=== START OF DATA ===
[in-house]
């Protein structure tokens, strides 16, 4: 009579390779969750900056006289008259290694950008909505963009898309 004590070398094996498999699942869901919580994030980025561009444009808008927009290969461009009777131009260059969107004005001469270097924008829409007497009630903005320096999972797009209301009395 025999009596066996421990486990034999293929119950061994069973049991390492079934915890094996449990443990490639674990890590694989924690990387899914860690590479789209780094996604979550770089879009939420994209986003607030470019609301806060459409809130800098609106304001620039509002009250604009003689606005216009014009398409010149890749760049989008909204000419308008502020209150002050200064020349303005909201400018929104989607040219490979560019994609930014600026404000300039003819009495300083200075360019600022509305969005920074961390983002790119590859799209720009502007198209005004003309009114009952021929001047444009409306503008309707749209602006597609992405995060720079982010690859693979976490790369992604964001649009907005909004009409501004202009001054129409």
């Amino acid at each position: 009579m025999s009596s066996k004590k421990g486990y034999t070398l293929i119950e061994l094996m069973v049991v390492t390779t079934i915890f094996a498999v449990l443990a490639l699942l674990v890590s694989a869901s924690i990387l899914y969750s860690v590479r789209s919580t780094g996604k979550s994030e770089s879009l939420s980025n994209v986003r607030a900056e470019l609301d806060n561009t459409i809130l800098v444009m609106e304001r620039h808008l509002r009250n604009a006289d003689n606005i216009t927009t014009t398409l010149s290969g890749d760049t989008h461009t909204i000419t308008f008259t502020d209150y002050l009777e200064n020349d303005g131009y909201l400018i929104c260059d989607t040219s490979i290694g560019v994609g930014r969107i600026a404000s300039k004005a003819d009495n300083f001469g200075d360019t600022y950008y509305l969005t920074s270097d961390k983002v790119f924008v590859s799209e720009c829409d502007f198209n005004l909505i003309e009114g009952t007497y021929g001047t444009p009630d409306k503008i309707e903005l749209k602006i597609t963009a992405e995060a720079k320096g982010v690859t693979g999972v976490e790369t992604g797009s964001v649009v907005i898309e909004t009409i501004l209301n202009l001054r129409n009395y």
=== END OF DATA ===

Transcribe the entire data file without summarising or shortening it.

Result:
[in-house]
């Protein structure tokens, strides 16, 4: 009579390779969750900056006289008259290694950008909505963009898309 004590070398094996498999699942869901919580994030980025561009444009808008927009290969461009009777131009260059969107004005001469270097924008829409007497009630903005320096999972797009209301009395 025999009596066996421990486990034999293929119950061994069973049991390492079934915890094996449990443990490639674990890590694989924690990387899914860690590479789209780094996604979550770089879009939420994209986003607030470019609301806060459409809130800098609106304001620039509002009250604009003689606005216009014009398409010149890749760049989008909204000419308008502020209150002050200064020349303005909201400018929104989607040219490979560019994609930014600026404000300039003819009495300083200075360019600022509305969005920074961390983002790119590859799209720009502007198209005004003309009114009952021929001047444009409306503008309707749209602006597609992405995060720079982010690859693979976490790369992604964001649009907005909004009409501004202009001054129409």
């Amino acid at each position: 009579m025999s009596s066996k004590k421990g486990y034999t070398l293929i119950e061994l094996m069973v049991v390492t390779t079934i915890f094996a498999v449990l443990a490639l699942l674990v890590s694989a869901s924690i990387l899914y969750s860690v590479r789209s919580t780094g996604k979550s994030e770089s879009l939420s980025n994209v986003r607030a900056e470019l609301d806060n561009t459409i809130l800098v444009m609106e304001r620039h808008l509002r009250n604009a006289d003689n606005i216009t927009t014009t398409l010149s290969g890749d760049t989008h461009t909204i000419t308008f008259t502020d209150y002050l009777e200064n020349d303005g131009y909201l400018i929104c260059d989607t040219s490979i290694g560019v994609g930014r969107i600026a404000s300039k004005a003819d009495n300083f001469g200075d360019t600022y950008y509305l969005t920074s270097d961390k983002v790119f924008v590859s799209e720009c829409d502007f198209n005004l909505i003309e009114g009952t007497y021929g001047t444009p009630d409306k503008i309707e903005l749209k602006i597609t963009a992405e995060a720079k320096g982010v690859t693979g999972v976490e790369t992604g797009s964001v649009v907005i898309e909004t009409i501004l209301n202009l001054r129409n009395y």